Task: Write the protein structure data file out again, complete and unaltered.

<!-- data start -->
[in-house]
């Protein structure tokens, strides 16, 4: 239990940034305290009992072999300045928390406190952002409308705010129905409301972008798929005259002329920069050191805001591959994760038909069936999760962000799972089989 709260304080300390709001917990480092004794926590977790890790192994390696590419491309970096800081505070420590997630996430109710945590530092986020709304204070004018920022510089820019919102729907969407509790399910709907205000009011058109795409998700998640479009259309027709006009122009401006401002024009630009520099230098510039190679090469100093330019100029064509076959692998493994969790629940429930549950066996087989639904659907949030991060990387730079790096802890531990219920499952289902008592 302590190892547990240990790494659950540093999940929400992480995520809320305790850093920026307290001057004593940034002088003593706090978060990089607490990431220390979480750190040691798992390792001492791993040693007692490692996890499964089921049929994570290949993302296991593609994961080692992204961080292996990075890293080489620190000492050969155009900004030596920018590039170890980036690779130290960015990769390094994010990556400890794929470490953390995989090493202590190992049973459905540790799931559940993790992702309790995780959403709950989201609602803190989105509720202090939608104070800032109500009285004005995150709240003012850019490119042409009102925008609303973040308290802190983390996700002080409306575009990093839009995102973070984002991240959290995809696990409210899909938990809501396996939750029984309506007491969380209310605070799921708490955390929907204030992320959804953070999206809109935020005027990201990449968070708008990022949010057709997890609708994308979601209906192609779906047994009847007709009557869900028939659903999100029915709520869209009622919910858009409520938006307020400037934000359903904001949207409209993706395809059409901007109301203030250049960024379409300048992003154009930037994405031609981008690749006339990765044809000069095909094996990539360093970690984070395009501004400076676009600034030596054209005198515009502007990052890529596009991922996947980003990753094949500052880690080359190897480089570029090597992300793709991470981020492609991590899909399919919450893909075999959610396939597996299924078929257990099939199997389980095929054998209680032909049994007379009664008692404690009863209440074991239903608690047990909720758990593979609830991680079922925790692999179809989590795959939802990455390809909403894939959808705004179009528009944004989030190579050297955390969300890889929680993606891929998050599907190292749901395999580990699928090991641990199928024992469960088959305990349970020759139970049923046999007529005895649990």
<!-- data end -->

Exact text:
[in-house]
């Protein structure tokens, strides 16, 4: 239990940034305290009992072999300045928390406190952002409308705010129905409301972008798929005259002329920069050191805001591959994760038909069936999760962000799972089989 709260304080300390709001917990480092004794926590977790890790192994390696590419491309970096800081505070420590997630996430109710945590530092986020709304204070004018920022510089820019919102729907969407509790399910709907205000009011058109795409998700998640479009259309027709006009122009401006401002024009630009520099230098510039190679090469100093330019100029064509076959692998493994969790629940429930549950066996087989639904659907949030991060990387730079790096802890531990219920499952289902008592 302590190892547990240990790494659950540093999940929400992480995520809320305790850093920026307290001057004593940034002088003593706090978060990089607490990431220390979480750190040691798992390792001492791993040693007692490692996890499964089921049929994570290949993302296991593609994961080692992204961080292996990075890293080489620190000492050969155009900004030596920018590039170890980036690779130290960015990769390094994010990556400890794929470490953390995989090493202590190992049973459905540790799931559940993790992702309790995780959403709950989201609602803190989105509720202090939608104070800032109500009285004005995150709240003012850019490119042409009102925008609303973040308290802190983390996700002080409306575009990093839009995102973070984002991240959290995809696990409210899909938990809501396996939750029984309506007491969380209310605070799921708490955390929907204030992320959804953070999206809109935020005027990201990449968070708008990022949010057709997890609708994308979601209906192609779906047994009847007709009557869900028939659903999100029915709520869209009622919910858009409520938006307020400037934000359903904001949207409209993706395809059409901007109301203030250049960024379409300048992003154009930037994405031609981008690749006339990765044809000069095909094996990539360093970690984070395009501004400076676009600034030596054209005198515009502007990052890529596009991922996947980003990753094949500052880690080359190897480089570029090597992300793709991470981020492609991590899909399919919450893909075999959610396939597996299924078929257990099939199997389980095929054998209680032909049994007379009664008692404690009863209440074991239903608690047990909720758990593979609830991680079922925790692999179809989590795959939802990455390809909403894939959808705004179009528009944004989030190579050297955390969300890889929680993606891929998050599907190292749901395999580990699928090991641990199928024992469960088959305990349970020759139970049923046999007529005895649990």